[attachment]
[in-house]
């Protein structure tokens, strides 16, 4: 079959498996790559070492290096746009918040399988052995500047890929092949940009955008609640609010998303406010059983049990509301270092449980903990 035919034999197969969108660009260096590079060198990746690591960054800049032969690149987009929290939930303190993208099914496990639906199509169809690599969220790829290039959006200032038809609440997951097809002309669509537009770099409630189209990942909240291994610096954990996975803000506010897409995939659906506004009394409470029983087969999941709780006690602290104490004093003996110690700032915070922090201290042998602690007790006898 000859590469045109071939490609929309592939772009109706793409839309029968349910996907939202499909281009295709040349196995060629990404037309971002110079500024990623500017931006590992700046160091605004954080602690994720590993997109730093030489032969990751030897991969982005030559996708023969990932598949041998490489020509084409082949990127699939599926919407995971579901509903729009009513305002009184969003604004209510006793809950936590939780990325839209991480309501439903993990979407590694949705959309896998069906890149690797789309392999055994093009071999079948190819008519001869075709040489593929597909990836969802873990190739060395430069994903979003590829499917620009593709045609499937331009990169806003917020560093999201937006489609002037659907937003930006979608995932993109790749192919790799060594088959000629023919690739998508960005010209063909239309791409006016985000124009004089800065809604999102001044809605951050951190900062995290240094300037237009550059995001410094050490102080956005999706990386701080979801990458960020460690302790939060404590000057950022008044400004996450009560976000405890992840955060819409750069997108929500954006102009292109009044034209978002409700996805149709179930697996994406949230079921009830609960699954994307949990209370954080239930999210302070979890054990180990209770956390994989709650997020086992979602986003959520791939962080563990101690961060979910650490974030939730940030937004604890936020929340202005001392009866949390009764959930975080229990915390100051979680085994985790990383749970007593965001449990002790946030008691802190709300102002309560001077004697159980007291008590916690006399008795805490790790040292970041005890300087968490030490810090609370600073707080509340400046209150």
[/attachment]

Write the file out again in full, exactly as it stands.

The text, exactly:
[in-house]
């Protein structure tokens, strides 16, 4: 079959498996790559070492290096746009918040399988052995500047890929092949940009955008609640609010998303406010059983049990509301270092449980903990 035919034999197969969108660009260096590079060198990746690591960054800049032969690149987009929290939930303190993208099914496990639906199509169809690599969220790829290039959006200032038809609440997951097809002309669509537009770099409630189209990942909240291994610096954990996975803000506010897409995939659906506004009394409470029983087969999941709780006690602290104490004093003996110690700032915070922090201290042998602690007790006898 000859590469045109071939490609929309592939772009109706793409839309029968349910996907939202499909281009295709040349196995060629990404037309971002110079500024990623500017931006590992700046160091605004954080602690994720590993997109730093030489032969990751030897991969982005030559996708023969990932598949041998490489020509084409082949990127699939599926919407995971579901509903729009009513305002009184969003604004209510006793809950936590939780990325839209991480309501439903993990979407590694949705959309896998069906890149690797789309392999055994093009071999079948190819008519001869075709040489593929597909990836969802873990190739060395430069994903979003590829499917620009593709045609499937331009990169806003917020560093999201937006489609002037659907937003930006979608995932993109790749192919790799060594088959000629023919690739998508960005010209063909239309791409006016985000124009004089800065809604999102001044809605951050951190900062995290240094300037237009550059995001410094050490102080956005999706990386701080979801990458960020460690302790939060404590000057950022008044400004996450009560976000405890992840955060819409750069997108929500954006102009292109009044034209978002409700996805149709179930697996994406949230079921009830609960699954994307949990209370954080239930999210302070979890054990180990209770956390994989709650997020086992979602986003959520791939962080563990101690961060979910650490974030939730940030937004604890936020929340202005001392009866949390009764959930975080229990915390100051979680085994985790990383749970007593965001449990002790946030008691802190709300102002309560001077004697159980007291008590916690006399008795805490790790040292970041005890300087968490030490810090609370600073707080509340400046209150």